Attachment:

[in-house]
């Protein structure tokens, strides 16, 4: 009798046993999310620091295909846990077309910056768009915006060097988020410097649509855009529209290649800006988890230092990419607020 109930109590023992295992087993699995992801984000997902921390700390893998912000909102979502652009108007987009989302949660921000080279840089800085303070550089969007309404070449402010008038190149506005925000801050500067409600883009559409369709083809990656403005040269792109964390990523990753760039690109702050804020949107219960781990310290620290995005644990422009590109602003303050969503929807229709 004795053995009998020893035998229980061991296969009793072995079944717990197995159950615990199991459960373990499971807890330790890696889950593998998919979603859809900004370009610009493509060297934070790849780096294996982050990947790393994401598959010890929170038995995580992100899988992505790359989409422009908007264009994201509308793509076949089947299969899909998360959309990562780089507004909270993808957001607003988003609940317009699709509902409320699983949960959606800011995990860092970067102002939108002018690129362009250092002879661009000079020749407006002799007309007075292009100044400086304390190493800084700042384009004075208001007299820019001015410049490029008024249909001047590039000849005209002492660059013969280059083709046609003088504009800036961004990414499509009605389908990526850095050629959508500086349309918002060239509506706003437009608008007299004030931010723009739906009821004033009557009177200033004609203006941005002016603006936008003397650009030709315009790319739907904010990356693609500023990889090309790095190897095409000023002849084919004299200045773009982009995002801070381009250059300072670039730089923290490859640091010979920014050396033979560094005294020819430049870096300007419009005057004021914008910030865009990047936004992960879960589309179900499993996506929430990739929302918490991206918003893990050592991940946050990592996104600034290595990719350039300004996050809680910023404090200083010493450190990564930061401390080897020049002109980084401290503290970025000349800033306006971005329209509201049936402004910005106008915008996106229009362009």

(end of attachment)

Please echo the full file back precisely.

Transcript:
[in-house]
């Protein structure tokens, strides 16, 4: 009798046993999310620091295909846990077309910056768009915006060097988020410097649509855009529209290649800006988890230092990419607020 109930109590023992295992087993699995992801984000997902921390700390893998912000909102979502652009108007987009989302949660921000080279840089800085303070550089969007309404070449402010008038190149506005925000801050500067409600883009559409369709083809990656403005040269792109964390990523990753760039690109702050804020949107219960781990310290620290995005644990422009590109602003303050969503929807229709 004795053995009998020893035998229980061991296969009793072995079944717990197995159950615990199991459960373990499971807890330790890696889950593998998919979603859809900004370009610009493509060297934070790849780096294996982050990947790393994401598959010890929170038995995580992100899988992505790359989409422009908007264009994201509308793509076949089947299969899909998360959309990562780089507004909270993808957001607003988003609940317009699709509902409320699983949960959606800011995990860092970067102002939108002018690129362009250092002879661009000079020749407006002799007309007075292009100044400086304390190493800084700042384009004075208001007299820019001015410049490029008024249909001047590039000849005209002492660059013969280059083709046609003088504009800036961004990414499509009605389908990526850095050629959508500086349309918002060239509506706003437009608008007299004030931010723009739906009821004033009557009177200033004609203006941005002016603006936008003397650009030709315009790319739907904010990356693609500023990889090309790095190897095409000023002849084919004299200045773009982009995002801070381009250059300072670039730089923290490859640091010979920014050396033979560094005294020819430049870096300007419009005057004021914008910030865009990047936004992960879960589309179900499993996506929430990739929302918490991206918003893990050592991940946050990592996104600034290595990719350039300004996050809680910023404090200083010493450190990564930061401390080897020049002109980084401290503290970025000349800033306006971005329209509201049936402004910005106008915008996106229009362009």